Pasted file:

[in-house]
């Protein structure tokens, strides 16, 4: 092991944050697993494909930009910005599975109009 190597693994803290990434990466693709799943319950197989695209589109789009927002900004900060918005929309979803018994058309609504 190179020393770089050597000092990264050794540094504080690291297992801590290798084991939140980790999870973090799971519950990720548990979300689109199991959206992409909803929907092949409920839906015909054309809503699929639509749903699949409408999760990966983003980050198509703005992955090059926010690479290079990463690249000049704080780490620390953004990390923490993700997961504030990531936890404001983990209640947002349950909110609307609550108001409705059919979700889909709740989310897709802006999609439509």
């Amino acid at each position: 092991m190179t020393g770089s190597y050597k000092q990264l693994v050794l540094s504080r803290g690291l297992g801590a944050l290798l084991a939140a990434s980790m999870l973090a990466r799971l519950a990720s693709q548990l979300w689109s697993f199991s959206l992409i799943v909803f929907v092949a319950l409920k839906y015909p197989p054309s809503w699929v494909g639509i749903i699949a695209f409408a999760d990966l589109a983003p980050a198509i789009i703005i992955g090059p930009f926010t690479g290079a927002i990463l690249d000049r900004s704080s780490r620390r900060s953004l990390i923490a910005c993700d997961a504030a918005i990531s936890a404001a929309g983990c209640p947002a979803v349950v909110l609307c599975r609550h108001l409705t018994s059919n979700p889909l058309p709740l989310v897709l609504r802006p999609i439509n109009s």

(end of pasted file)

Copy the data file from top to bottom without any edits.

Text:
[in-house]
């Protein structure tokens, strides 16, 4: 092991944050697993494909930009910005599975109009 190597693994803290990434990466693709799943319950197989695209589109789009927002900004900060918005929309979803018994058309609504 190179020393770089050597000092990264050794540094504080690291297992801590290798084991939140980790999870973090799971519950990720548990979300689109199991959206992409909803929907092949409920839906015909054309809503699929639509749903699949409408999760990966983003980050198509703005992955090059926010690479290079990463690249000049704080780490620390953004990390923490993700997961504030990531936890404001983990209640947002349950909110609307609550108001409705059919979700889909709740989310897709802006999609439509």
């Amino acid at each position: 092991m190179t020393g770089s190597y050597k000092q990264l693994v050794l540094s504080r803290g690291l297992g801590a944050l290798l084991a939140a990434s980790m999870l973090a990466r799971l519950a990720s693709q548990l979300w689109s697993f199991s959206l992409i799943v909803f929907v092949a319950l409920k839906y015909p197989p054309s809503w699929v494909g639509i749903i699949a695209f409408a999760d990966l589109a983003p980050a198509i789009i703005i992955g090059p930009f926010t690479g290079a927002i990463l690249d000049r900004s704080s780490r620390r900060s953004l990390i923490a910005c993700d997961a504030a918005i990531s936890a404001a929309g983990c209640p947002a979803v349950v909110l609307c599975r609550h108001l409705t018994s059919n979700p889909l058309p709740l989310v897709l609504r802006p999609i439509n109009s």